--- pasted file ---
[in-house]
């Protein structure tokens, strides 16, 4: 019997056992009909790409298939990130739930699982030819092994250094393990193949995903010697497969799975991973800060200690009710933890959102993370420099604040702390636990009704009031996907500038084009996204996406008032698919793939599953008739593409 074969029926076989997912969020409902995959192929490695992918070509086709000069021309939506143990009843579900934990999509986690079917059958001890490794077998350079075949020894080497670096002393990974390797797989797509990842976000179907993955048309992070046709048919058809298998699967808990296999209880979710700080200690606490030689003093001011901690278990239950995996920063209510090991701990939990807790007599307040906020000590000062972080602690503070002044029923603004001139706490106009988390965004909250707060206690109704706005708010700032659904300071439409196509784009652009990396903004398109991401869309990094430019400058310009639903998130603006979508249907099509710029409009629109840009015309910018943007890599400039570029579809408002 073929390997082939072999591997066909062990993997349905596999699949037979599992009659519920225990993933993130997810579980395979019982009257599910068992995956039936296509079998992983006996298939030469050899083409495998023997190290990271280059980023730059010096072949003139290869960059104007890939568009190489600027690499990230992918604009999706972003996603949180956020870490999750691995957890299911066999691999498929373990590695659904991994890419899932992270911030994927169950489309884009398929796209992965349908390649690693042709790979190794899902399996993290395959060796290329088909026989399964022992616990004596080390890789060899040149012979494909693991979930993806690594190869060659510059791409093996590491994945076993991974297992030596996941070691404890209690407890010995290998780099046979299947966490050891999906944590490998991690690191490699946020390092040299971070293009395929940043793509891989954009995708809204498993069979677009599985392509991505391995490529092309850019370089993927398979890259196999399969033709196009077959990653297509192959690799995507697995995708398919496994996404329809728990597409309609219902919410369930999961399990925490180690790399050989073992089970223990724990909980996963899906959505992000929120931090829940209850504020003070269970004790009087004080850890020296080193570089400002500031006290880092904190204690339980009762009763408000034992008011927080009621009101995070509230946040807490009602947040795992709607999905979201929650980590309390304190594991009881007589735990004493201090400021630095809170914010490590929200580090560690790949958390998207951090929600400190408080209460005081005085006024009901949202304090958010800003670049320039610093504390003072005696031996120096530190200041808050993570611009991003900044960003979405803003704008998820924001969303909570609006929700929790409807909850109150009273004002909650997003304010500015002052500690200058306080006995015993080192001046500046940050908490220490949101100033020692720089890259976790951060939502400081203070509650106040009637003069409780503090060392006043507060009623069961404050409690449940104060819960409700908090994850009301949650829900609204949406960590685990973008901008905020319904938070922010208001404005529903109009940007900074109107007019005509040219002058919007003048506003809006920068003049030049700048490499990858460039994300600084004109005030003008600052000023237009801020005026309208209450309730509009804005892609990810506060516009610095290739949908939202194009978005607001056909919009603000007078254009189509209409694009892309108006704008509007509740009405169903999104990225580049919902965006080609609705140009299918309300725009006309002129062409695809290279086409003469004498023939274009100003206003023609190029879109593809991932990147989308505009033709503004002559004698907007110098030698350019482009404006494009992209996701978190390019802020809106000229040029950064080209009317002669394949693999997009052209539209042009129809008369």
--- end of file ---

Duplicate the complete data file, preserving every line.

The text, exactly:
[in-house]
């Protein structure tokens, strides 16, 4: 019997056992009909790409298939990130739930699982030819092994250094393990193949995903010697497969799975991973800060200690009710933890959102993370420099604040702390636990009704009031996907500038084009996204996406008032698919793939599953008739593409 074969029926076989997912969020409902995959192929490695992918070509086709000069021309939506143990009843579900934990999509986690079917059958001890490794077998350079075949020894080497670096002393990974390797797989797509990842976000179907993955048309992070046709048919058809298998699967808990296999209880979710700080200690606490030689003093001011901690278990239950995996920063209510090991701990939990807790007599307040906020000590000062972080602690503070002044029923603004001139706490106009988390965004909250707060206690109704706005708010700032659904300071439409196509784009652009990396903004398109991401869309990094430019400058310009639903998130603006979508249907099509710029409009629109840009015309910018943007890599400039570029579809408002 073929390997082939072999591997066909062990993997349905596999699949037979599992009659519920225990993933993130997810579980395979019982009257599910068992995956039936296509079998992983006996298939030469050899083409495998023997190290990271280059980023730059010096072949003139290869960059104007890939568009190489600027690499990230992918604009999706972003996603949180956020870490999750691995957890299911066999691999498929373990590695659904991994890419899932992270911030994927169950489309884009398929796209992965349908390649690693042709790979190794899902399996993290395959060796290329088909026989399964022992616990004596080390890789060899040149012979494909693991979930993806690594190869060659510059791409093996590491994945076993991974297992030596996941070691404890209690407890010995290998780099046979299947966490050891999906944590490998991690690191490699946020390092040299971070293009395929940043793509891989954009995708809204498993069979677009599985392509991505391995490529092309850019370089993927398979890259196999399969033709196009077959990653297509192959690799995507697995995708398919496994996404329809728990597409309609219902919410369930999961399990925490180690790399050989073992089970223990724990909980996963899906959505992000929120931090829940209850504020003070269970004790009087004080850890020296080193570089400002500031006290880092904190204690339980009762009763408000034992008011927080009621009101995070509230946040807490009602947040795992709607999905979201929650980590309390304190594991009881007589735990004493201090400021630095809170914010490590929200580090560690790949958390998207951090929600400190408080209460005081005085006024009901949202304090958010800003670049320039610093504390003072005696031996120096530190200041808050993570611009991003900044960003979405803003704008998820924001969303909570609006929700929790409807909850109150009273004002909650997003304010500015002052500690200058306080006995015993080192001046500046940050908490220490949101100033020692720089890259976790951060939502400081203070509650106040009637003069409780503090060392006043507060009623069961404050409690449940104060819960409700908090994850009301949650829900609204949406960590685990973008901008905020319904938070922010208001404005529903109009940007900074109107007019005509040219002058919007003048506003809006920068003049030049700048490499990858460039994300600084004109005030003008600052000023237009801020005026309208209450309730509009804005892609990810506060516009610095290739949908939202194009978005607001056909919009603000007078254009189509209409694009892309108006704008509007509740009405169903999104990225580049919902965006080609609705140009299918309300725009006309002129062409695809290279086409003469004498023939274009100003206003023609190029879109593809991932990147989308505009033709503004002559004698907007110098030698350019482009404006494009992209996701978190390019802020809106000229040029950064080209009317002669394949693999997009052209539209042009129809008369």